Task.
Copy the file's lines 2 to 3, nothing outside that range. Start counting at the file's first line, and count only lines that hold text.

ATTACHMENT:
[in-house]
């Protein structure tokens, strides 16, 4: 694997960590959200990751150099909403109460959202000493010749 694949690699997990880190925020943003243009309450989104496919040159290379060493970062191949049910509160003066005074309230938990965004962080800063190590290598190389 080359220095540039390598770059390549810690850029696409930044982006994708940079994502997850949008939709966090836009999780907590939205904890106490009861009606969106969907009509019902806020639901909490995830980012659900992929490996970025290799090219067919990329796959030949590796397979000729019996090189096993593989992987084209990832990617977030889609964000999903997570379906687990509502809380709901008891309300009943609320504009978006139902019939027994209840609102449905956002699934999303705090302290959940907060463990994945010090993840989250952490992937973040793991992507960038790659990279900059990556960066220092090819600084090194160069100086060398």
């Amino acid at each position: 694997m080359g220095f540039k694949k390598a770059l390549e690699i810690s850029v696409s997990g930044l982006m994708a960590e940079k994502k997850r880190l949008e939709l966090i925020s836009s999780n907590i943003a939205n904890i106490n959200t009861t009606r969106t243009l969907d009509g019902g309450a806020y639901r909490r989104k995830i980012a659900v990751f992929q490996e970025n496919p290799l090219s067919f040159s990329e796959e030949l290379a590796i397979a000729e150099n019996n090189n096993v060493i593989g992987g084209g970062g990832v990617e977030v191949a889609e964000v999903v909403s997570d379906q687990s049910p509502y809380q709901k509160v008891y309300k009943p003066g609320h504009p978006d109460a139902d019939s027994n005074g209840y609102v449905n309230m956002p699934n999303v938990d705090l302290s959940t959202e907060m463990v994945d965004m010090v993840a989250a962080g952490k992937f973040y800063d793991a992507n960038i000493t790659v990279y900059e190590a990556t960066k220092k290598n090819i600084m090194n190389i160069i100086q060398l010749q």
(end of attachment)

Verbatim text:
């Protein structure tokens, strides 16, 4: 694997960590959200990751150099909403109460959202000493010749 694949690699997990880190925020943003243009309450989104496919040159290379060493970062191949049910509160003066005074309230938990965004962080800063190590290598190389 080359220095540039390598770059390549810690850029696409930044982006994708940079994502997850949008939709966090836009999780907590939205904890106490009861009606969106969907009509019902806020639901909490995830980012659900992929490996970025290799090219067919990329796959030949590796397979000729019996090189096993593989992987084209990832990617977030889609964000999903997570379906687990509502809380709901008891309300009943609320504009978006139902019939027994209840609102449905956002699934999303705090302290959940907060463990994945010090993840989250952490992937973040793991992507960038790659990279900059990556960066220092090819600084090194160069100086060398």
């Amino acid at each position: 694997m080359g220095f540039k694949k390598a770059l390549e690699i810690s850029v696409s997990g930044l982006m994708a960590e940079k994502k997850r880190l949008e939709l966090i925020s836009s999780n907590i943003a939205n904890i106490n959200t009861t009606r969106t243009l969907d009509g019902g309450a806020y639901r909490r989104k995830i980012a659900v990751f992929q490996e970025n496919p290799l090219s067919f040159s990329e796959e030949l290379a590796i397979a000729e150099n019996n090189n096993v060493i593989g992987g084209g970062g990832v990617e977030v191949a889609e964000v999903v909403s997570d379906q687990s049910p509502y809380q709901k509160v008891y309300k009943p003066g609320h504009p978006d109460a139902d019939s027994n005074g209840y609102v449905n309230m956002p699934n999303v938990d705090l302290s959940t959202e907060m463990v994945d965004m010090v993840a989250a962080g952490k992937f973040y800063d793991a992507n960038i000493t790659v990279y900059e190590a990556t960066k220092k290598n090819i600084m090194n190389i160069i100086q060398l010749q």